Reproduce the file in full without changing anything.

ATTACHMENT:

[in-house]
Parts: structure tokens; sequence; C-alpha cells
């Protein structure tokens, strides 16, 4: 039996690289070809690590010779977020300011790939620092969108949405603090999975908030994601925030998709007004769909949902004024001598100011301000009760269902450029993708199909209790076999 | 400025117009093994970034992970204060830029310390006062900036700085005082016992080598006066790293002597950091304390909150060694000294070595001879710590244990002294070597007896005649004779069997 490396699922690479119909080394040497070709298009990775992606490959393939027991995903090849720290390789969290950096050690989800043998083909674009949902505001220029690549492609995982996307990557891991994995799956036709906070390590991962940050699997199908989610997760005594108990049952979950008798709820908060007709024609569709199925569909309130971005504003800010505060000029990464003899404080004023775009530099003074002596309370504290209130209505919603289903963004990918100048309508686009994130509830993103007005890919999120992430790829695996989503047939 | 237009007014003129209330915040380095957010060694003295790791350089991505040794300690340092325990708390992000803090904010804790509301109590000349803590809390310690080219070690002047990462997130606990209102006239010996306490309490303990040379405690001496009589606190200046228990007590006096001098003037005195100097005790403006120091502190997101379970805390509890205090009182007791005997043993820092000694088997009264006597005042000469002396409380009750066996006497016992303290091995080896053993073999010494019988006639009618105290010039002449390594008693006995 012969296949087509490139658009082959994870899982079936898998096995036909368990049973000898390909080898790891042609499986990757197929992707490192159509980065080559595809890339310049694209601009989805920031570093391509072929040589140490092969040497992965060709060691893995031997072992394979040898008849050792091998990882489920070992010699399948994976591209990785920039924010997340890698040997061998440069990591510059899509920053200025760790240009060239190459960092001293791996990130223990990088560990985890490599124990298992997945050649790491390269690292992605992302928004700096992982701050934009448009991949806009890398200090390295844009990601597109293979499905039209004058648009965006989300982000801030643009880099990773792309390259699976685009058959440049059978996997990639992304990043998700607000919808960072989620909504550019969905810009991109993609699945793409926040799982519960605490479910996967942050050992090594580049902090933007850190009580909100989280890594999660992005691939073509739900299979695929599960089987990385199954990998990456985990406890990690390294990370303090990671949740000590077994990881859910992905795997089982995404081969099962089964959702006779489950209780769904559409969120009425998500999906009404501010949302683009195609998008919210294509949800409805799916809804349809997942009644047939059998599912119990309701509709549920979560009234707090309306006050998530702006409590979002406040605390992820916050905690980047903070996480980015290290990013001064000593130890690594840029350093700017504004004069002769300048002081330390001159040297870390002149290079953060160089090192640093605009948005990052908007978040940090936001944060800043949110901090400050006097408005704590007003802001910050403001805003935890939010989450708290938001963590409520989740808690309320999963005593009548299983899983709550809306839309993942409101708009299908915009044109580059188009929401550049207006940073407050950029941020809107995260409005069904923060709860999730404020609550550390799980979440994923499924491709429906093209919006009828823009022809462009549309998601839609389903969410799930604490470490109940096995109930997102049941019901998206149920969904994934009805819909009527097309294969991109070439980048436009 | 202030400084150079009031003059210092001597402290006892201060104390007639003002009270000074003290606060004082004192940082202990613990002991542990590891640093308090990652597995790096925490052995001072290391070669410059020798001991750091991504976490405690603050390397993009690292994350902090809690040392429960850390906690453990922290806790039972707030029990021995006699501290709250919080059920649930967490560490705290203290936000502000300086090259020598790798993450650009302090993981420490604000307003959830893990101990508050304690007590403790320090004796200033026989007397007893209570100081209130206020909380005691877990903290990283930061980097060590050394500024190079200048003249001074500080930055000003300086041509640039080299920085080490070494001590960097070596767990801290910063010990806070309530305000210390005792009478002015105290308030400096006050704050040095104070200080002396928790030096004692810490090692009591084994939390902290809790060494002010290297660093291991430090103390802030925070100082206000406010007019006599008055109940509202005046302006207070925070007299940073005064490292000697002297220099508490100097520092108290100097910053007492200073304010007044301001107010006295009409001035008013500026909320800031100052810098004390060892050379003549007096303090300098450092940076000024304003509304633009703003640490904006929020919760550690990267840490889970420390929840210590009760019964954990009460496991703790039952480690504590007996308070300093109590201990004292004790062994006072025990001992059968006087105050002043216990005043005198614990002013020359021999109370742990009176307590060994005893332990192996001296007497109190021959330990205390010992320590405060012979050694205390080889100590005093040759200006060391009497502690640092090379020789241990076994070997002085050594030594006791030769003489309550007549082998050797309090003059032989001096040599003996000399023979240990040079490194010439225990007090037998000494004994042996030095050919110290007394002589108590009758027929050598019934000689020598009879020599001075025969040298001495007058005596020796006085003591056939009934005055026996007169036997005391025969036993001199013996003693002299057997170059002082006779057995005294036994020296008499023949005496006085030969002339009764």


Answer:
[in-house]
Parts: structure tokens; sequence; C-alpha cells
């Protein structure tokens, strides 16, 4: 039996690289070809690590010779977020300011790939620092969108949405603090999975908030994601925030998709007004769909949902004024001598100011301000009760269902450029993708199909209790076999 | 400025117009093994970034992970204060830029310390006062900036700085005082016992080598006066790293002597950091304390909150060694000294070595001879710590244990002294070597007896005649004779069997 490396699922690479119909080394040497070709298009990775992606490959393939027991995903090849720290390789969290950096050690989800043998083909674009949902505001220029690549492609995982996307990557891991994995799956036709906070390590991962940050699997199908989610997760005594108990049952979950008798709820908060007709024609569709199925569909309130971005504003800010505060000029990464003899404080004023775009530099003074002596309370504290209130209505919603289903963004990918100048309508686009994130509830993103007005890919999120992430790829695996989503047939 | 237009007014003129209330915040380095957010060694003295790791350089991505040794300690340092325990708390992000803090904010804790509301109590000349803590809390310690080219070690002047990462997130606990209102006239010996306490309490303990040379405690001496009589606190200046228990007590006096001098003037005195100097005790403006120091502190997101379970805390509890205090009182007791005997043993820092000694088997009264006597005042000469002396409380009750066996006497016992303290091995080896053993073999010494019988006639009618105290010039002449390594008693006995 012969296949087509490139658009082959994870899982079936898998096995036909368990049973000898390909080898790891042609499986990757197929992707490192159509980065080559595809890339310049694209601009989805920031570093391509072929040589140490092969040497992965060709060691893995031997072992394979040898008849050792091998990882489920070992010699399948994976591209990785920039924010997340890698040997061998440069990591510059899509920053200025760790240009060239190459960092001293791996990130223990990088560990985890490599124990298992997945050649790491390269690292992605992302928004700096992982701050934009448009991949806009890398200090390295844009990601597109293979499905039209004058648009965006989300982000801030643009880099990773792309390259699976685009058959440049059978996997990639992304990043998700607000919808960072989620909504550019969905810009991109993609699945793409926040799982519960605490479910996967942050050992090594580049902090933007850190009580909100989280890594999660992005691939073509739900299979695929599960089987990385199954990998990456985990406890990690390294990370303090990671949740000590077994990881859910992905795997089982995404081969099962089964959702006779489950209780769904559409969120009425998500999906009404501010949302683009195609998008919210294509949800409805799916809804349809997942009644047939059998599912119990309701509709549920979560009234707090309306006050998530702006409590979002406040605390992820916050905690980047903070996480980015290290990013001064000593130890690594840029350093700017504004004069002769300048002081330390001159040297870390002149290079953060160089090192640093605009948005990052908007978040940090936001944060800043949110901090400050006097408005704590007003802001910050403001805003935890939010989450708290938001963590409520989740808690309320999963005593009548299983899983709550809306839309993942409101708009299908915009044109580059188009929401550049207006940073407050950029941020809107995260409005069904923060709860999730404020609550550390799980979440994923499924491709429906093209919006009828823009022809462009549309998601839609389903969410799930604490470490109940096995109930997102049941019901998206149920969904994934009805819909009527097309294969991109070439980048436009 | 202030400084150079009031003059210092001597402290006892201060104390007639003002009270000074003290606060004082004192940082202990613990002991542990590891640093308090990652597995790096925490052995001072290391070669410059020798001991750091991504976490405690603050390397993009690292994350902090809690040392429960850390906690453990922290806790039972707030029990021995006699501290709250919080059920649930967490560490705290203290936000502000300086090259020598790798993450650009302090993981420490604000307003959830893990101990508050304690007590403790320090004796200033026989007397007893209570100081209130206020909380005691877990903290990283930061980097060590050394500024190079200048003249001074500080930055000003300086041509640039080299920085080490070494001590960097070596767990801290910063010990806070309530305000210390005792009478002015105290308030400096006050704050040095104070200080002396928790030096004692810490090692009591084994939390902290809790060494002010290297660093291991430090103390802030925070100082206000406010007019006599008055109940509202005046302006207070925070007299940073005064490292000697002297220099508490100097520092108290100097910053007492200073304010007044301001107010006295009409001035008013500026909320800031100052810098004390060892050379003549007096303090300098450092940076000024304003509304633009703003640490904006929020919760550690990267840490889970420390929840210590009760019964954990009460496991703790039952480690504590007996308070300093109590201990004292004790062994006072025990001992059968006087105050002043216990005043005198614990002013020359021999109370742990009176307590060994005893332990192996001296007497109190021959330990205390010992320590405060012979050694205390080889100590005093040759200006060391009497502690640092090379020789241990076994070997002085050594030594006791030769003489309550007549082998050797309090003059032989001096040599003996000399023979240990040079490194010439225990007090037998000494004994042996030095050919110290007394002589108590009758027929050598019934000689020598009879020599001075025969040298001495007058005596020796006085003591056939009934005055026996007169036997005391025969036993001199013996003693002299057997170059002082006779057995005294036994020296008499023949005496006085030969002339009764």